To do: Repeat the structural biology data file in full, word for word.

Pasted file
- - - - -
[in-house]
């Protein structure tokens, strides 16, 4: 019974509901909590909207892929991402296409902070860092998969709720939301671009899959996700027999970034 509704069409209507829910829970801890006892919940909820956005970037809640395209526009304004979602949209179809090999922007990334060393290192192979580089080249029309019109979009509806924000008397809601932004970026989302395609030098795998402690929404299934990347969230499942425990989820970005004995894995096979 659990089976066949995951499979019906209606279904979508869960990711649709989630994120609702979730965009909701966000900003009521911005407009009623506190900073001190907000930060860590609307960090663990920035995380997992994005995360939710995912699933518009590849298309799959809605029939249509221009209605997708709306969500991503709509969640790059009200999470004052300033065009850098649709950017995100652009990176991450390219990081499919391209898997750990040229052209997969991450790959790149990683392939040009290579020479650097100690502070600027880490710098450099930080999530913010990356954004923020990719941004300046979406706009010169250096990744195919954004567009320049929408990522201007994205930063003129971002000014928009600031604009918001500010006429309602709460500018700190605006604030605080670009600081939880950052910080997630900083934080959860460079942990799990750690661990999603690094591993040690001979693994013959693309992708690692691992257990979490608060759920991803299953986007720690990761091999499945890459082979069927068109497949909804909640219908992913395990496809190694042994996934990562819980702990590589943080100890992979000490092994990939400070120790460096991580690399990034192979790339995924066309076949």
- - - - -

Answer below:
[in-house]
């Protein structure tokens, strides 16, 4: 019974509901909590909207892929991402296409902070860092998969709720939301671009899959996700027999970034 509704069409209507829910829970801890006892919940909820956005970037809640395209526009304004979602949209179809090999922007990334060393290192192979580089080249029309019109979009509806924000008397809601932004970026989302395609030098795998402690929404299934990347969230499942425990989820970005004995894995096979 659990089976066949995951499979019906209606279904979508869960990711649709989630994120609702979730965009909701966000900003009521911005407009009623506190900073001190907000930060860590609307960090663990920035995380997992994005995360939710995912699933518009590849298309799959809605029939249509221009209605997708709306969500991503709509969640790059009200999470004052300033065009850098649709950017995100652009990176991450390219990081499919391209898997750990040229052209997969991450790959790149990683392939040009290579020479650097100690502070600027880490710098450099930080999530913010990356954004923020990719941004300046979406706009010169250096990744195919954004567009320049929408990522201007994205930063003129971002000014928009600031604009918001500010006429309602709460500018700190605006604030605080670009600081939880950052910080997630900083934080959860460079942990799990750690661990999603690094591993040690001979693994013959693309992708690692691992257990979490608060759920991803299953986007720690990761091999499945890459082979069927068109497949909804909640219908992913395990496809190694042994996934990562819980702990590589943080100890992979000490092994990939400070120790460096991580690399990034192979790339995924066309076949």